Hector
Guest
Hector

The RC Church disapproval of women bishops would have a great deal more credibility if they acknowledged the validity of Anglican priesthood to begin with. They consider _all_ Anglican priests to be glorified laypeople in nice clothes, so I don’t see what the difference is, in their eyes, between a male Fake Priest and a woman Fake Priest. I respect the RC church a lot and they’re entitled to their opinion, certainly, but by the fact of joining or remaining in the Anglican Church, we are implicitly agreeing with the principle that Rome can be wrong, even about such important… Read more »

Pluralist
Guest

Careful with the magic talk. To dismiss magic in some areas might undermine the ‘magic’ in others that some would like to keep.

When you are ‘in’ on some magic, walking round the back, you are rapidly in on all of it.

Robert Ian Williams
Guest
Robert Ian Williams

Hector the reason for the seeming inconsistency… is that , yes Anglican male orders are invalid, but if the Anglican Communion had reconciled…. these orders could have been corrected by re-ordination. However it is impossible for a woman to be ordained.

The Anglican communion ever true to its Protestant roots has taken the “logical” Protestant path.

William Tighe
Guest
William Tighe

‘The Anglican communion ever true to its Protestant roots has taken the “logical” Protestant path.’

Meissen, Porvoo, Fetter Lane, Ruilly and others yet to come – spot on.

Clive
Guest
Clive

Fr. Ron: I don’t think you will see anyone asked to renounce their orders by Rome as the C of E will require anyone leaving to abandon their orders prior to their being received as laypeople into the RC churches. Having been present at several reception ceremonies for former Anglican priests who left the C of E in 1992 to 1994, I can also categorically say that they were never asked to deny previous ministry, but rather to regard their future ordinations as the perfection of it. Cardinal Basil Hume preached several very moving sermons on this theme and explicitly… Read more »

Rod Gillis
Guest
Rod Gillis

Robert Ian Williams, I just noticed my mistake in getting your name wrong. My apologies. This is what happens when I get trigger happy. ( : -Rod

Hector
Guest
Hector

Re: these orders could have been corrected by re-ordination Which would have involved submission to all that the RC church believes and teaches. No thanks. Most Anglicans, priests and laypeople alike, are more interested in staying Anglican then in becoming RC. I am all for ‘reconciling’ if that means living together in concord and friendship, and learning from each other, but I don’t want to be Roman Catholic; if I did, I would simply convert (or more likely, I’d never have converted to Anglicanism in the first place). To be an Anglican is to concede that Rome can be wrong.… Read more »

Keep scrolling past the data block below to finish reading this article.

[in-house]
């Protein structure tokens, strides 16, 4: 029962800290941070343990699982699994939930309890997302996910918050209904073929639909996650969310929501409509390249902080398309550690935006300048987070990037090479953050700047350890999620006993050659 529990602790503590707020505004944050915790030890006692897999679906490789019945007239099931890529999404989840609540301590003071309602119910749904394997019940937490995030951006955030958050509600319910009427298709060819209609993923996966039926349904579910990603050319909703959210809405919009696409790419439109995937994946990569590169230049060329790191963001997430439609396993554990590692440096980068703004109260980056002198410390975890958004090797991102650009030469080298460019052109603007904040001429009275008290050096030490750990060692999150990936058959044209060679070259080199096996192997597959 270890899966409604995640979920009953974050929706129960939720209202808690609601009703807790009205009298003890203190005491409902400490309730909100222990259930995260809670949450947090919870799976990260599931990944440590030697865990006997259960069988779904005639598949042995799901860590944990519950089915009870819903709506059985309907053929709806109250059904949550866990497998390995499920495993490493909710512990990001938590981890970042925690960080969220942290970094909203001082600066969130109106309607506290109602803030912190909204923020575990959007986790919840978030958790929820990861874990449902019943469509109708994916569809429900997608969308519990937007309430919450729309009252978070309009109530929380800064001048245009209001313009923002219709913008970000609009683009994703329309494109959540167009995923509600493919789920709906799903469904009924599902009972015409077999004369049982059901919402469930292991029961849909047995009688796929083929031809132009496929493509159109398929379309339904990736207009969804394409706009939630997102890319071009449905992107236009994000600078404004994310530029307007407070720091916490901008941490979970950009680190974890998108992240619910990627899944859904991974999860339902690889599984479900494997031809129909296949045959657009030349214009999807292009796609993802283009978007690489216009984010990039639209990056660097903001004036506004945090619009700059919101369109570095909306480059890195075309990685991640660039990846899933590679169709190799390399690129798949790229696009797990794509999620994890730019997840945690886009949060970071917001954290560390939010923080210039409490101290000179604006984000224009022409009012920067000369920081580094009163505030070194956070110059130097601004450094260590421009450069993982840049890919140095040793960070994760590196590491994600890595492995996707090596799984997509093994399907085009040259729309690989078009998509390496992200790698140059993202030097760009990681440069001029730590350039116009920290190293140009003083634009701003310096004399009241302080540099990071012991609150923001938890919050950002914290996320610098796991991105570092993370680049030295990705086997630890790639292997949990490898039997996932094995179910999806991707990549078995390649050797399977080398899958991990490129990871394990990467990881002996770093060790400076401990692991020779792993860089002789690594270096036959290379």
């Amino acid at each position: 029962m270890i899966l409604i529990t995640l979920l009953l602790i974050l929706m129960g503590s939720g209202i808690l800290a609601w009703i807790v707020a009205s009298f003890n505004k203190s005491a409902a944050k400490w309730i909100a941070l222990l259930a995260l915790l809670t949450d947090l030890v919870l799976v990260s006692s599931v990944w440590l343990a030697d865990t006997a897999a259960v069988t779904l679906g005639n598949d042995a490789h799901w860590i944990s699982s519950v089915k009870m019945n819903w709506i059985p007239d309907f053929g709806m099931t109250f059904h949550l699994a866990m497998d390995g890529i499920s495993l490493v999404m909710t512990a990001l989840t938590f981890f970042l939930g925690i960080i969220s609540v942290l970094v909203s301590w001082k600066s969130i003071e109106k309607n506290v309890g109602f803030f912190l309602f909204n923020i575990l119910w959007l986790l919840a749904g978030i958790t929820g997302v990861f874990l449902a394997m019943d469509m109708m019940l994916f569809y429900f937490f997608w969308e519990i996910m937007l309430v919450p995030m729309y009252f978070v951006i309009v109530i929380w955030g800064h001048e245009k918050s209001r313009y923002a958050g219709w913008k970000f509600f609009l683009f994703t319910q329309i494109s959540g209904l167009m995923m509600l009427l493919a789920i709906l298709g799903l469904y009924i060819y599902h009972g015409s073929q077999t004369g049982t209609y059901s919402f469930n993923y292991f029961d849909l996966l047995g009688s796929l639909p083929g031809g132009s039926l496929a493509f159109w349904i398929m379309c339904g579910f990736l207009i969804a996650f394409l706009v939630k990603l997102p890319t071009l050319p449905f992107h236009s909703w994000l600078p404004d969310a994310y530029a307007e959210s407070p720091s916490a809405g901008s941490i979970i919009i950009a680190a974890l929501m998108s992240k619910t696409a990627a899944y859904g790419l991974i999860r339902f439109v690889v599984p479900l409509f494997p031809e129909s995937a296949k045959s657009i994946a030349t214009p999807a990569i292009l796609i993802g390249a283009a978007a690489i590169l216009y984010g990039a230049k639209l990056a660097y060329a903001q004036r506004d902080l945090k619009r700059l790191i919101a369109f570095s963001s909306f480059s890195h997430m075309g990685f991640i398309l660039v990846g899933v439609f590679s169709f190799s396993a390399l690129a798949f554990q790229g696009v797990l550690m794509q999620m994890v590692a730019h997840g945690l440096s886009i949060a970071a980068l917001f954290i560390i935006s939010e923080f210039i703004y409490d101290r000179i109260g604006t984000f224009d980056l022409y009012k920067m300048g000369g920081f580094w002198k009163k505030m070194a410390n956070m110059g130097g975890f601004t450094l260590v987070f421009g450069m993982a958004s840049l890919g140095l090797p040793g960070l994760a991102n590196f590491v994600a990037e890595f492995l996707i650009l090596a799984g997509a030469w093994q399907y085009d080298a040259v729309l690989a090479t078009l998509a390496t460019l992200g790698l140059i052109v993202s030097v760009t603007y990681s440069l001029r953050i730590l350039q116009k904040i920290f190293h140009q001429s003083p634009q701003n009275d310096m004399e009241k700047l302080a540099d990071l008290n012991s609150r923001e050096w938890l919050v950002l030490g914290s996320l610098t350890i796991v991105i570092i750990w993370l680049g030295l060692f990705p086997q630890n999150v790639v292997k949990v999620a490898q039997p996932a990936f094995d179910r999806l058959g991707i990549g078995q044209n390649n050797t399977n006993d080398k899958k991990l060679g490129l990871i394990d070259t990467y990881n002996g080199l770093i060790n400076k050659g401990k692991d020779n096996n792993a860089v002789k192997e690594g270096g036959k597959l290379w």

Bill Dilworth
Guest

“Fr. Ron: I don’t think you will see anyone asked to renounce their orders by Rome as the C of E will require anyone leaving to abandon their orders prior to their being received as laypeople into the RC churches.”

The very fact that they were re-ordained, and not conditionally ordained, would seem to be a de facto renunciation.

Robert Ian Williams
Guest
Robert Ian Williams

A friend of mine who is a Catholic Bishop assures me that Rome make very careful choice of who they will accept for ordination from convert clerics. By the way we have also accepted Methodist ministers and, Presbyterians and Lutherans. With the Anglicans they are all made to admit intheir personal sunbmissions to Rome that they do not accept the validity of their previous orders, as otherwise it would be a sacrilege to have then unconditionally ordained. Again we distinguish between their former ministry and Holy order. In some rare cases an Anglican , can show like Doctor Leonard did… Read more »

Father Ron Smith
Guest
Father Ron Smith

” However it is impossible for a woman to be ordained.” – Robert I. Williams – This is just one more bit of evidence that R.I.W has capitulated completely to the Roman Catholic understanding of the integrity of Holy Orders. What he needs to understand – if he is going to continue to try to teach us anything on this blog – is that most of us are actually ‘Thinking Anglicans’; which mean – per se – that we do not necessarily agree with his understanding of the call of God upon the Baptized to share in the ministry of… Read more »

Tobias Haller
Guest

Thank you, Fr. Ron Smith. This reminds me of the old story of the bishop who was asked, “Do you believe in infant baptism?” and responded, “Believe in it? I’ve _seen_ it!”